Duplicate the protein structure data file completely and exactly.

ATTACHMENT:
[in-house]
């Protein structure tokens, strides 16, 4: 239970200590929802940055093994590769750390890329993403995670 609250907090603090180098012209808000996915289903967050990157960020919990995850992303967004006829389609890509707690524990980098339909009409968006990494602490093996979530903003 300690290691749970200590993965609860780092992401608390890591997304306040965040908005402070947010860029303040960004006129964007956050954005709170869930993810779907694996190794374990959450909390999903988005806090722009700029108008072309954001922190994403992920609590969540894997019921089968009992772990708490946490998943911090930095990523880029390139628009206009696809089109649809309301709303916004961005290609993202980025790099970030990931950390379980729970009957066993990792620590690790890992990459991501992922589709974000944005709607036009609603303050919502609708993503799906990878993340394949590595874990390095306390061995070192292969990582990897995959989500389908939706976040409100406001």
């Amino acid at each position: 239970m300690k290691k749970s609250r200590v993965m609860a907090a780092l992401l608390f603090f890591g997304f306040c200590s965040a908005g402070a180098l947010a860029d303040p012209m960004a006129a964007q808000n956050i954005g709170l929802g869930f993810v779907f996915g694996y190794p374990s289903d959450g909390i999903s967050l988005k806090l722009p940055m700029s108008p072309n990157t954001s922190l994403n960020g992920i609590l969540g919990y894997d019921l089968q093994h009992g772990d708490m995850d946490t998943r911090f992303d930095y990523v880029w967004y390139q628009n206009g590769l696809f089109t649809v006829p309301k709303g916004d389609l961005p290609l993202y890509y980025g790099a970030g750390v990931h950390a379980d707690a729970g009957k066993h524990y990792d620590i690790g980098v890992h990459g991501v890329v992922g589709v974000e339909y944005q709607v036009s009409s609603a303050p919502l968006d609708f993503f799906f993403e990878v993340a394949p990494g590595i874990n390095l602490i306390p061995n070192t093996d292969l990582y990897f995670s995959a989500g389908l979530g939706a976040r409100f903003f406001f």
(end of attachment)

[in-house]
């Protein structure tokens, strides 16, 4: 239970200590929802940055093994590769750390890329993403995670 609250907090603090180098012209808000996915289903967050990157960020919990995850992303967004006829389609890509707690524990980098339909009409968006990494602490093996979530903003 300690290691749970200590993965609860780092992401608390890591997304306040965040908005402070947010860029303040960004006129964007956050954005709170869930993810779907694996190794374990959450909390999903988005806090722009700029108008072309954001922190994403992920609590969540894997019921089968009992772990708490946490998943911090930095990523880029390139628009206009696809089109649809309301709303916004961005290609993202980025790099970030990931950390379980729970009957066993990792620590690790890992990459991501992922589709974000944005709607036009609603303050919502609708993503799906990878993340394949590595874990390095306390061995070192292969990582990897995959989500389908939706976040409100406001």
């Amino acid at each position: 239970m300690k290691k749970s609250r200590v993965m609860a907090a780092l992401l608390f603090f890591g997304f306040c200590s965040a908005g402070a180098l947010a860029d303040p012209m960004a006129a964007q808000n956050i954005g709170l929802g869930f993810v779907f996915g694996y190794p374990s289903d959450g909390i999903s967050l988005k806090l722009p940055m700029s108008p072309n990157t954001s922190l994403n960020g992920i609590l969540g919990y894997d019921l089968q093994h009992g772990d708490m995850d946490t998943r911090f992303d930095y990523v880029w967004y390139q628009n206009g590769l696809f089109t649809v006829p309301k709303g916004d389609l961005p290609l993202y890509y980025g790099a970030g750390v990931h950390a379980d707690a729970g009957k066993h524990y990792d620590i690790g980098v890992h990459g991501v890329v992922g589709v974000e339909y944005q709607v036009s009409s609603a303050p919502l968006d609708f993503f799906f993403e990878v993340a394949p990494g590595i874990n390095l602490i306390p061995n070192t093996d292969l990582y990897f995670s995959a989500g389908l979530g939706a976040r409100f903003f406001f």